Seismic-Stratigraphic and Geomorphic Evidence for a Post-Glacial Sea-Level Lowstand in the Northern Gulf of Maine


  • R. Craig Shipp
  • Daniel F. Belknap
  • Joseph T. Kelley


Glacioisostatic response, isostatic response, sea-level change, seismic reflection profile, shoreline position, deglacial downdraw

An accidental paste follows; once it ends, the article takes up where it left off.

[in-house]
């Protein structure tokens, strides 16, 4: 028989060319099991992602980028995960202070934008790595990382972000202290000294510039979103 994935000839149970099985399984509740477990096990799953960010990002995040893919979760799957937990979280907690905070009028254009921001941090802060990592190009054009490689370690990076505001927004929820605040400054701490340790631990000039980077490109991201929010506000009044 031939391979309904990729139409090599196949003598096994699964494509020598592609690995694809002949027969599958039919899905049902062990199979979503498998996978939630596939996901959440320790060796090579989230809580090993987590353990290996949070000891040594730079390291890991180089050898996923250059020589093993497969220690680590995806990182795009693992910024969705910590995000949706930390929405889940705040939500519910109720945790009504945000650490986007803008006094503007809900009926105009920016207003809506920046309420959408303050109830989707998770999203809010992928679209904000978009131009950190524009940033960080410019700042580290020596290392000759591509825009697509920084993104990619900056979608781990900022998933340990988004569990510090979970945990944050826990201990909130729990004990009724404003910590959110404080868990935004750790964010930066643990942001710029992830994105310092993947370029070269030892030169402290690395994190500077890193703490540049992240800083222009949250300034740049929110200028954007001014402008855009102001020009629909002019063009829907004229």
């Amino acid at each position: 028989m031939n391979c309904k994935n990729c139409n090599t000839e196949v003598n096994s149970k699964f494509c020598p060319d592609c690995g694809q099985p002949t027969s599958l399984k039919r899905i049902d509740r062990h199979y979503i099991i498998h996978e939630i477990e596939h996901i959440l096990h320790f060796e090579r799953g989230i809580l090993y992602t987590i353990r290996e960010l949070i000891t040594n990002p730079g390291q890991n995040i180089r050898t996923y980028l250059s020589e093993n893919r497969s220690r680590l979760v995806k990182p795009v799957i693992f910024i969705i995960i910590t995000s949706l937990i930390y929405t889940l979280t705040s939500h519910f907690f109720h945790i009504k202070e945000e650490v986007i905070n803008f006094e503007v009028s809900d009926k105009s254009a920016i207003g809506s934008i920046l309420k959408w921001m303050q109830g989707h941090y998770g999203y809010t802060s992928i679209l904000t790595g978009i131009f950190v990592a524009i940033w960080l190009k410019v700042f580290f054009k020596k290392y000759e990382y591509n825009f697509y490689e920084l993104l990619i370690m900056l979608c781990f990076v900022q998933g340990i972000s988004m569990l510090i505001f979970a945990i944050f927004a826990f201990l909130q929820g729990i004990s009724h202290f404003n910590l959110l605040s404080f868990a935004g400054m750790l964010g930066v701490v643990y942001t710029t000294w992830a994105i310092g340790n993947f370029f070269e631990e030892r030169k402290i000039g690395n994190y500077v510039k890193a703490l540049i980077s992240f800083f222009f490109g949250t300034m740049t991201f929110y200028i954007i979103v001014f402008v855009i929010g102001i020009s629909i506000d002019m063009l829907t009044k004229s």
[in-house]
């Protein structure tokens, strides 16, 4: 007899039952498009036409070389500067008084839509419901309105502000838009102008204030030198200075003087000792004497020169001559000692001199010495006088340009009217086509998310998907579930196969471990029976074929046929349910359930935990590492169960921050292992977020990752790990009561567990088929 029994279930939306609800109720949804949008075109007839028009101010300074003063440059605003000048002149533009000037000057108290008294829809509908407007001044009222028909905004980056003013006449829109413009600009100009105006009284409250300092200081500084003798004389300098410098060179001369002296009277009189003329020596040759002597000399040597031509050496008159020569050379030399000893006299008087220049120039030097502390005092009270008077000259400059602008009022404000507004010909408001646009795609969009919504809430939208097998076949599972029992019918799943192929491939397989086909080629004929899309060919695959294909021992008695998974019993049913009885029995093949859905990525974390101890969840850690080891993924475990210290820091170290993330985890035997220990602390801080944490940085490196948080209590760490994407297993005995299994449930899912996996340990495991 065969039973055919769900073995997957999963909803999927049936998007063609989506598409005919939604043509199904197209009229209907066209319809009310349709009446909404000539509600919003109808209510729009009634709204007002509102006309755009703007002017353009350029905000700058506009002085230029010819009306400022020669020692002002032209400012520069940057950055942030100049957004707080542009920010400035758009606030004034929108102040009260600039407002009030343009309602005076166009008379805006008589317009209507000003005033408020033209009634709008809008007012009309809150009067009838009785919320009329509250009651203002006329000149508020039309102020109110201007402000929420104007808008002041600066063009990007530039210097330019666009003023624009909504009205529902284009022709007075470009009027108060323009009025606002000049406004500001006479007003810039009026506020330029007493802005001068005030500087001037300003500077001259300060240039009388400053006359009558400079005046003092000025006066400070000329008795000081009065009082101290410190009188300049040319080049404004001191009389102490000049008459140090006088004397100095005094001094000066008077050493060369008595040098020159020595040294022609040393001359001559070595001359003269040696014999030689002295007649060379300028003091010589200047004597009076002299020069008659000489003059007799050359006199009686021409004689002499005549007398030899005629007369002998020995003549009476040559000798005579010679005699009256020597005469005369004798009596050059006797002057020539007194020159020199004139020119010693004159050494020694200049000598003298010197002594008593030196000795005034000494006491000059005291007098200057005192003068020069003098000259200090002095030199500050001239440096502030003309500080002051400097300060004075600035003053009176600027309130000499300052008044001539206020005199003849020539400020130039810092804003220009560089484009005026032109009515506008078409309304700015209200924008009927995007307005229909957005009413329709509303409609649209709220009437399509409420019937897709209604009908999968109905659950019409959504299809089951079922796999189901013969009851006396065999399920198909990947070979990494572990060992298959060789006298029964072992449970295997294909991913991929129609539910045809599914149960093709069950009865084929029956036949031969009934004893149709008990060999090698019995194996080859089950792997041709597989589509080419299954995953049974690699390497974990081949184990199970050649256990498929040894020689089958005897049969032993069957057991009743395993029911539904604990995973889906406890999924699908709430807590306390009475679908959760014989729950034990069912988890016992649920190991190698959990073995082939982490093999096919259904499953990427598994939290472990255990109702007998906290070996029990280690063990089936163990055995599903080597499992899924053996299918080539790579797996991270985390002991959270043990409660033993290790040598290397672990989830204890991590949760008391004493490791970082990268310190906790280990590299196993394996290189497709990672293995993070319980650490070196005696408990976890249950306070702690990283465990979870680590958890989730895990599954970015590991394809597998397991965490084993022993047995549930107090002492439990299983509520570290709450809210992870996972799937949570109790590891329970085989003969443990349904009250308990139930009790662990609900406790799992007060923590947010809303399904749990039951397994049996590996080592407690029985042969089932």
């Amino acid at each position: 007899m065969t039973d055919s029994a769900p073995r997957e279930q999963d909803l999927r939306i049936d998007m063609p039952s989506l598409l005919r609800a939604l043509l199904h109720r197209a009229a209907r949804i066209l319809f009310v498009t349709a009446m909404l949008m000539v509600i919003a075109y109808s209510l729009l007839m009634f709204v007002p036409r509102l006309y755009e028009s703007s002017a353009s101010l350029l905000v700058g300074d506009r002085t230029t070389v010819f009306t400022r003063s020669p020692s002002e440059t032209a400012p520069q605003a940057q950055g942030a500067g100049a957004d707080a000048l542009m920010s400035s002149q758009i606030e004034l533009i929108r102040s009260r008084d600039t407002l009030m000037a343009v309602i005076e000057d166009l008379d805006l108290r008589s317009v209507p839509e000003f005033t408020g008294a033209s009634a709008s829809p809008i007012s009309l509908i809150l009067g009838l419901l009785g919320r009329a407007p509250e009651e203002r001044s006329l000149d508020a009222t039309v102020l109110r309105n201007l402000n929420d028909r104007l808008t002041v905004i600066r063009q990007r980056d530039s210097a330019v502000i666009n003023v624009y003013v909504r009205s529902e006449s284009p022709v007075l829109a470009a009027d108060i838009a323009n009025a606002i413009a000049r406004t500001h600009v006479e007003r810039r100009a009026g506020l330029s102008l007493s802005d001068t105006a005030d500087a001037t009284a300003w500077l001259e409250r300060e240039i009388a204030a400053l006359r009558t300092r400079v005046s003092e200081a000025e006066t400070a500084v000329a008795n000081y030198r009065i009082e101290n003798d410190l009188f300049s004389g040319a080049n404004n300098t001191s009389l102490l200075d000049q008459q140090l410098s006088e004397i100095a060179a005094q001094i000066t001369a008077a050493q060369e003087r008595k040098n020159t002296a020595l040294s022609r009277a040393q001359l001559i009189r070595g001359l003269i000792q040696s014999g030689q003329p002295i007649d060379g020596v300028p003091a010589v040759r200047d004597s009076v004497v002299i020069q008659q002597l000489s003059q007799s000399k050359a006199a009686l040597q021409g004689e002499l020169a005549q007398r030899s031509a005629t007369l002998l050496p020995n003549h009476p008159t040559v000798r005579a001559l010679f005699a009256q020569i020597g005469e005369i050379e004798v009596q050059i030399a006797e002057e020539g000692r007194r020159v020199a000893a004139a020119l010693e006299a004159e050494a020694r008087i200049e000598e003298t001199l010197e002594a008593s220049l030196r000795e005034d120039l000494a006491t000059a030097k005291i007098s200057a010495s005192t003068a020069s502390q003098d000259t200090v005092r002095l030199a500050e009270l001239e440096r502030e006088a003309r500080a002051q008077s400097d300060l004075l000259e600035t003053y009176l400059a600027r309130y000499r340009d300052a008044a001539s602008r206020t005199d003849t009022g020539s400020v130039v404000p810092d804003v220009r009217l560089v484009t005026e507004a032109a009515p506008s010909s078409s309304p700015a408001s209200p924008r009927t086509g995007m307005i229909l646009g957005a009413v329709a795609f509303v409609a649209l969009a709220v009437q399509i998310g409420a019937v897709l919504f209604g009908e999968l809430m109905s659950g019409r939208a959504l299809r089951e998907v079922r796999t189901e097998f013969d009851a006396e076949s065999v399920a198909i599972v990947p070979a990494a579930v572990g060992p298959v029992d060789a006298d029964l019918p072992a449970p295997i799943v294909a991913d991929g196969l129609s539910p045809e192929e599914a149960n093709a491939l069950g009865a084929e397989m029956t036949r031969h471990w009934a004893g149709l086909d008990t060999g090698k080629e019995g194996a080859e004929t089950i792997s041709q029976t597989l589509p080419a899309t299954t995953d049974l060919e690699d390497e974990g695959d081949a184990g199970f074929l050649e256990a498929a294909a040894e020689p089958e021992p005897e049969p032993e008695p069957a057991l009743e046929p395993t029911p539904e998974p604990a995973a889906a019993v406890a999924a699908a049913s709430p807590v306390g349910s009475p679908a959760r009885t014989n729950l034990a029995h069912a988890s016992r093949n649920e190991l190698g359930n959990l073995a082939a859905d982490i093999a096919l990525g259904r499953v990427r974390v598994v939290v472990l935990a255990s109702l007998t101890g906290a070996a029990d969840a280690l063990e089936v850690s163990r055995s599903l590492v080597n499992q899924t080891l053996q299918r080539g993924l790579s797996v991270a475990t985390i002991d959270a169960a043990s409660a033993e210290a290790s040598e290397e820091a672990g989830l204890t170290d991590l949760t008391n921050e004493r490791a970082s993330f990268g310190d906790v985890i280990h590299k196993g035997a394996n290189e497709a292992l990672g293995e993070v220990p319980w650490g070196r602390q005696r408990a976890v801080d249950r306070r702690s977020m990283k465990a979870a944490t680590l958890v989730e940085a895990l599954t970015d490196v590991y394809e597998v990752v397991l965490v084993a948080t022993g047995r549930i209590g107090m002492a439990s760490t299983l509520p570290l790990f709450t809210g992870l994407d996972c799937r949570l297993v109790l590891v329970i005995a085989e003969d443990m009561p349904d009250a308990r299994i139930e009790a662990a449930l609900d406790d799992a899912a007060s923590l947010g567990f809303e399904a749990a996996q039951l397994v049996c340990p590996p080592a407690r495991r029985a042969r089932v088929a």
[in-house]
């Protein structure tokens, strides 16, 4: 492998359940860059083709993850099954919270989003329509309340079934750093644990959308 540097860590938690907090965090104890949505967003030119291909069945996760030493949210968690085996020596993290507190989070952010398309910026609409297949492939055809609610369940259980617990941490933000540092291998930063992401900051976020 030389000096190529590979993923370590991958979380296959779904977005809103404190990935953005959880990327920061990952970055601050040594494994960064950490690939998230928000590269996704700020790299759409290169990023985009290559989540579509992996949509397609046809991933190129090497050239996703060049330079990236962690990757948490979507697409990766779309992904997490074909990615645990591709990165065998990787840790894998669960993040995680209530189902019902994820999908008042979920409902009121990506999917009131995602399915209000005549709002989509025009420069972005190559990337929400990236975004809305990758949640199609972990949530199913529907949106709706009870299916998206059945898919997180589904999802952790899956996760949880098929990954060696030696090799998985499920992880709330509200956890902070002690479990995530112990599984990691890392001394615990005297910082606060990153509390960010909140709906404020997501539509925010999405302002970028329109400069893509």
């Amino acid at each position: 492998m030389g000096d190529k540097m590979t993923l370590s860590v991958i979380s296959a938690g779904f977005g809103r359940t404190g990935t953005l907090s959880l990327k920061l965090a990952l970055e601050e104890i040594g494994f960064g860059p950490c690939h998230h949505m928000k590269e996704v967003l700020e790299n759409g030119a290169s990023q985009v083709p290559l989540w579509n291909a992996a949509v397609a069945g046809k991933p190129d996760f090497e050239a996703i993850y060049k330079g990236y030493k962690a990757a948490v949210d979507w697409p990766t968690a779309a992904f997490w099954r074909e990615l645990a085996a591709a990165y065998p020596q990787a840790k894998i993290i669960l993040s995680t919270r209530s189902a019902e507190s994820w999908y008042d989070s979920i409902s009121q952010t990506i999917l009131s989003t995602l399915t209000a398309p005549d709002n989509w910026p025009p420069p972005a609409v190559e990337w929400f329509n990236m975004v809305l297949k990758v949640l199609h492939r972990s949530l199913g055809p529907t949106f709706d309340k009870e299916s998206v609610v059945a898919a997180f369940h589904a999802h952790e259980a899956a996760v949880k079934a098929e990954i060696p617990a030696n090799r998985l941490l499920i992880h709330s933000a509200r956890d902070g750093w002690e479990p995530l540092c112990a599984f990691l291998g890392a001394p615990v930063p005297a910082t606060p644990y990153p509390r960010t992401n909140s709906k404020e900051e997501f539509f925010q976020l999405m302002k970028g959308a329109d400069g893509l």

Rapid late Quaternary relative sea-level changes controlled shoreline position and stratigraphy of the inner continental shelf of the western Gulf of Maine. Seismic stratigraphic interpretation of approximately 1600 km of high-resolution seismic reflection profiles reveals distinctive shelf terraces, most abundant at a depth of 50-65 m. Characteristics of these features include: a discontinuous terrace form composed of unconsolidated sediment, a steep slope that dips seaward, a unique internal seismic stratigraphic sequence, and a surface texture of generally coarse-grained material. These shelf terraces are primarily erosional components of a lowstand shoreline, submerged by Holocene sea-level rise. Infrequently, littoral accumulation forms occur at the lowstand position. Similar accumulation forms are also found in shallower depths within sandy embayments. The inferred postglacial sea-level lowstand occurred at a depth of approximately 55-60 m below present and formed a shoreline during relative stillstand. These events occurred at 9,500 ± 1,000 BP, when the rate of isostatic rebound of the land equaled eustatic sea-level rise. Although the exact chronology and detailed stratigraphy of the lowstand shoreline are not completely understood, the bathymetric expression, seismic signature, orientation, depth, and estimated age are generally consistent with field evidence for lowstands reported from other locations in the western Gulf of Maine. Documentation of the depth of this shoreline provides additional constraints to geophysical models of glacioisostatic response. Existing models currently predict a much shallower early Holocene lowstand, in contrast to field evidence. Dating of this shoreline, coupled with consideration of rapid deglacial downdraw in ice streams and sharp gradients in ice thickness, should improve geophysical modeling of the isostatic response to the latest deglaciation of the Gulf of Maine.